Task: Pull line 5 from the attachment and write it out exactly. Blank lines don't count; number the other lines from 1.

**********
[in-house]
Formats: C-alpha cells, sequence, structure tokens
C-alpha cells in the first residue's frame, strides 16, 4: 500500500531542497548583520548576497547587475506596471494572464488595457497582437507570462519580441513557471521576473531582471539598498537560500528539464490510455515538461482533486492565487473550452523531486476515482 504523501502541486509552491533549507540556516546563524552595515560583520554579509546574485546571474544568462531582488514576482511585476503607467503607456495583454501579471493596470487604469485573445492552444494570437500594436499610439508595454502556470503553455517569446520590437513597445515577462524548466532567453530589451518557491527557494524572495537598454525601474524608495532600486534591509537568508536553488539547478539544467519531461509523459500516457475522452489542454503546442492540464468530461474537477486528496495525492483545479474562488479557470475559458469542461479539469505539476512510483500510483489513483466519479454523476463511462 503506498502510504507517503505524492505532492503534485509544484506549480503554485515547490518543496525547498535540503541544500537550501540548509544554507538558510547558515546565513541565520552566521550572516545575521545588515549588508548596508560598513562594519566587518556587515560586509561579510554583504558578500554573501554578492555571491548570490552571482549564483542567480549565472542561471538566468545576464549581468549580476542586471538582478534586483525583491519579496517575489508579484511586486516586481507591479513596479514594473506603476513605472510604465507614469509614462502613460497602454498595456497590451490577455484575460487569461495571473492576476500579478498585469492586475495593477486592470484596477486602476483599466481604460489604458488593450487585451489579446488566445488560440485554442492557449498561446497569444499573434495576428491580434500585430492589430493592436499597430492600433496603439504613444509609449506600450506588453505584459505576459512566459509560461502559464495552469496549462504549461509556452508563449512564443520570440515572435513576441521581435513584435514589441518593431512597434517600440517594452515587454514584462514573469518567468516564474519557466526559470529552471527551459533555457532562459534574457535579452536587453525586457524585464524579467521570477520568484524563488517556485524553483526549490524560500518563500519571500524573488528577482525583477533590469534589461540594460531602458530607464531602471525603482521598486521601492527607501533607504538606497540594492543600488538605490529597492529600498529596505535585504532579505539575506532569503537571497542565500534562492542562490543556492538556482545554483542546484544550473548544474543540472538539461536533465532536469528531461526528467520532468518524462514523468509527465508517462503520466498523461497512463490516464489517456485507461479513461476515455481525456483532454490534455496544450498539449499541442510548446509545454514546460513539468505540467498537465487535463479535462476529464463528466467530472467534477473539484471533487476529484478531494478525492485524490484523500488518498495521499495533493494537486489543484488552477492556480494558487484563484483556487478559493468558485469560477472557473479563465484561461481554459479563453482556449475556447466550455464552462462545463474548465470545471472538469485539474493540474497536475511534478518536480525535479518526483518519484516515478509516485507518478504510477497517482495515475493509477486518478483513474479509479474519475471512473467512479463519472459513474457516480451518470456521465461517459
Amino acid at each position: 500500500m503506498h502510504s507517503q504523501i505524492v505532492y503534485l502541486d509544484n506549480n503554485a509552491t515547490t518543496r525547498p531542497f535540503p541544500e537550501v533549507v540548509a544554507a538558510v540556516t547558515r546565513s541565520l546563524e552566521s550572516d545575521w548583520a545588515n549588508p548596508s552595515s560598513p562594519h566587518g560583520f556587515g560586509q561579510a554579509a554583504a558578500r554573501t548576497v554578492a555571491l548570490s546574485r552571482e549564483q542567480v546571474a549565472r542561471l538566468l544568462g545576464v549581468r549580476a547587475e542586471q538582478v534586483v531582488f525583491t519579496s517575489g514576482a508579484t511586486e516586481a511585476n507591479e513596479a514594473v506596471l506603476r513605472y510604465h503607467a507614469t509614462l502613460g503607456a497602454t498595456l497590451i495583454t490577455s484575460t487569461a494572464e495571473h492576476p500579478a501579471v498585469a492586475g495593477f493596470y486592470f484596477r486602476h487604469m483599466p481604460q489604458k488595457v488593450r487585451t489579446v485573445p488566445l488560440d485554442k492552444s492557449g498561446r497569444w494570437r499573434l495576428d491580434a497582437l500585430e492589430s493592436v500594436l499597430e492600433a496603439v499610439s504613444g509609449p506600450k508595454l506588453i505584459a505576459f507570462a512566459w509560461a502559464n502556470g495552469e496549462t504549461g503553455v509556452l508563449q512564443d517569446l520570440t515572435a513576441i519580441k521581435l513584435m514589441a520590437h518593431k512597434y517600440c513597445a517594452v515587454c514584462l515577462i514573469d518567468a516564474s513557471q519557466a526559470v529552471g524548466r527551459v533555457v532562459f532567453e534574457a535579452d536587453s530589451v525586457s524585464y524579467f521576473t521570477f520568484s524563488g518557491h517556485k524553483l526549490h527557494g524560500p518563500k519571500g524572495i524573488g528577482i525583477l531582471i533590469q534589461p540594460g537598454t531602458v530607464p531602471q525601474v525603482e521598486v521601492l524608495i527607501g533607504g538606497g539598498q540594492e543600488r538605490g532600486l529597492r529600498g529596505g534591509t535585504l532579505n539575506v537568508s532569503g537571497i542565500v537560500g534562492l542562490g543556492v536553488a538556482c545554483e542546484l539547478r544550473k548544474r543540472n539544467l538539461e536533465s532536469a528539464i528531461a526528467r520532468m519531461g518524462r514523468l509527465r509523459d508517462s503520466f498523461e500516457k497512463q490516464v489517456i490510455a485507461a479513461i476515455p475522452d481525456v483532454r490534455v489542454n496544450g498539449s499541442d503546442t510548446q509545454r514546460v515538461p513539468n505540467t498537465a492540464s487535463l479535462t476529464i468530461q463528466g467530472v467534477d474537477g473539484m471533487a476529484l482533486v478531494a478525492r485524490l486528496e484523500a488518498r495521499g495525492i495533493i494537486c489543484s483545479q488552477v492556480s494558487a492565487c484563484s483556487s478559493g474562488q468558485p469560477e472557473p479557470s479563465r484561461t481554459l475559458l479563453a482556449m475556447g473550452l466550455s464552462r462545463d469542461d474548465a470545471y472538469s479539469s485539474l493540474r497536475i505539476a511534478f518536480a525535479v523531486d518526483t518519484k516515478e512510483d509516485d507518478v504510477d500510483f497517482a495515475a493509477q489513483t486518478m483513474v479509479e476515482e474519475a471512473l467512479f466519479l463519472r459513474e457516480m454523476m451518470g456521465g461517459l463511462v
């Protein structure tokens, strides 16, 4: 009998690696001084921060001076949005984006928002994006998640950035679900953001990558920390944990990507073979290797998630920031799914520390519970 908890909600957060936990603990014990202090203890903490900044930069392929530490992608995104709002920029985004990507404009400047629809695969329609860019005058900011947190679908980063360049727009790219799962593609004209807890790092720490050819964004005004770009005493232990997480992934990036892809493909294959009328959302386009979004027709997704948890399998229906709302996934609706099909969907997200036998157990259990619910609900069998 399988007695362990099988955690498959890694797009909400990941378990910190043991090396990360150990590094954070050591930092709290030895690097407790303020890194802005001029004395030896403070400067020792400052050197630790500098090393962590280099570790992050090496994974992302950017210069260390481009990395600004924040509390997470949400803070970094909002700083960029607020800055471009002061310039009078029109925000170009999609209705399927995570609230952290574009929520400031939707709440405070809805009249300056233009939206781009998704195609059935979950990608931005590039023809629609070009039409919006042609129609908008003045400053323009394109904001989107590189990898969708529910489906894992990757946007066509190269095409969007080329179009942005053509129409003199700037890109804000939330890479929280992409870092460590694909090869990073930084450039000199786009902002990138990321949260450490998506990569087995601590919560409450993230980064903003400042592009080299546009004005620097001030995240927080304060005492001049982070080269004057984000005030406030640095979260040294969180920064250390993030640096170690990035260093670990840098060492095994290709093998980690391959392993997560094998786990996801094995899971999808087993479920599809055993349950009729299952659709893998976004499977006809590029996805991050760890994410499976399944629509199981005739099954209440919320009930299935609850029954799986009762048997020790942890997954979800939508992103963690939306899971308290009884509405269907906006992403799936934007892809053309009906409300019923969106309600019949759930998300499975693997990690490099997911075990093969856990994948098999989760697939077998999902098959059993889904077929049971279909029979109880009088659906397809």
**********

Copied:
């Protein structure tokens, strides 16, 4: 009998690696001084921060001076949005984006928002994006998640950035679900953001990558920390944990990507073979290797998630920031799914520390519970 908890909600957060936990603990014990202090203890903490900044930069392929530490992608995104709002920029985004990507404009400047629809695969329609860019005058900011947190679908980063360049727009790219799962593609004209807890790092720490050819964004005004770009005493232990997480992934990036892809493909294959009328959302386009979004027709997704948890399998229906709302996934609706099909969907997200036998157990259990619910609900069998 399988007695362990099988955690498959890694797009909400990941378990910190043991090396990360150990590094954070050591930092709290030895690097407790303020890194802005001029004395030896403070400067020792400052050197630790500098090393962590280099570790992050090496994974992302950017210069260390481009990395600004924040509390997470949400803070970094909002700083960029607020800055471009002061310039009078029109925000170009999609209705399927995570609230952290574009929520400031939707709440405070809805009249300056233009939206781009998704195609059935979950990608931005590039023809629609070009039409919006042609129609908008003045400053323009394109904001989107590189990898969708529910489906894992990757946007066509190269095409969007080329179009942005053509129409003199700037890109804000939330890479929280992409870092460590694909090869990073930084450039000199786009902002990138990321949260450490998506990569087995601590919560409450993230980064903003400042592009080299546009004005620097001030995240927080304060005492001049982070080269004057984000005030406030640095979260040294969180920064250390993030640096170690990035260093670990840098060492095994290709093998980690391959392993997560094998786990996801094995899971999808087993479920599809055993349950009729299952659709893998976004499977006809590029996805991050760890994410499976399944629509199981005739099954209440919320009930299935609850029954799986009762048997020790942890997954979800939508992103963690939306899971308290009884509405269907906006992403799936934007892809053309009906409300019923969106309600019949759930998300499975693997990690490099997911075990093969856990994948098999989760697939077998999902098959059993889904077929049971279909029979109880009088659906397809």